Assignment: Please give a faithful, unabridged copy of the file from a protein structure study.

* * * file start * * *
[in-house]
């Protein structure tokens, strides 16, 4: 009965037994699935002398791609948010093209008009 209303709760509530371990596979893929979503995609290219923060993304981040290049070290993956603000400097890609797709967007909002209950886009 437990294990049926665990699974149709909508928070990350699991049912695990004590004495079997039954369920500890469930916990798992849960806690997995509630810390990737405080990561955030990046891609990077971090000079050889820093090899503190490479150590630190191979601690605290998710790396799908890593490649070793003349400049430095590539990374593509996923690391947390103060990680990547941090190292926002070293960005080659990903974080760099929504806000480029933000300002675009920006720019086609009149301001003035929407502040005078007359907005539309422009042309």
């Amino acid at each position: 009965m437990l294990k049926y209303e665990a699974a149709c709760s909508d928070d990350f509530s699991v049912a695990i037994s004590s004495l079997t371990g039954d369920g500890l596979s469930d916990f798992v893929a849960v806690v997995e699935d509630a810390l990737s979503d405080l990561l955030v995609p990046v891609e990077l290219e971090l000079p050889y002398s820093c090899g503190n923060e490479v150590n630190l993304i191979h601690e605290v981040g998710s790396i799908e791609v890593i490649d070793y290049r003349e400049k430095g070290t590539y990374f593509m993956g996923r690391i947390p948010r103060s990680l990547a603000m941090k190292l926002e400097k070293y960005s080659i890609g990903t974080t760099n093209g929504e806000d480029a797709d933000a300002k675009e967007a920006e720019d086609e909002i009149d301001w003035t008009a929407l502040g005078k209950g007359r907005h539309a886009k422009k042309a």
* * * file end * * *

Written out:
[in-house]
């Protein structure tokens, strides 16, 4: 009965037994699935002398791609948010093209008009 209303709760509530371990596979893929979503995609290219923060993304981040290049070290993956603000400097890609797709967007909002209950886009 437990294990049926665990699974149709909508928070990350699991049912695990004590004495079997039954369920500890469930916990798992849960806690997995509630810390990737405080990561955030990046891609990077971090000079050889820093090899503190490479150590630190191979601690605290998710790396799908890593490649070793003349400049430095590539990374593509996923690391947390103060990680990547941090190292926002070293960005080659990903974080760099929504806000480029933000300002675009920006720019086609009149301001003035929407502040005078007359907005539309422009042309």
């Amino acid at each position: 009965m437990l294990k049926y209303e665990a699974a149709c709760s909508d928070d990350f509530s699991v049912a695990i037994s004590s004495l079997t371990g039954d369920g500890l596979s469930d916990f798992v893929a849960v806690v997995e699935d509630a810390l990737s979503d405080l990561l955030v995609p990046v891609e990077l290219e971090l000079p050889y002398s820093c090899g503190n923060e490479v150590n630190l993304i191979h601690e605290v981040g998710s790396i799908e791609v890593i490649d070793y290049r003349e400049k430095g070290t590539y990374f593509m993956g996923r690391i947390p948010r103060s990680l990547a603000m941090k190292l926002e400097k070293y960005s080659i890609g990903t974080t760099n093209g929504e806000d480029a797709d933000a300002k675009e967007a920006e720019d086609e909002i009149d301001w003035t008009a929407l502040g005078k209950g007359r907005h539309a886009k422009k042309a």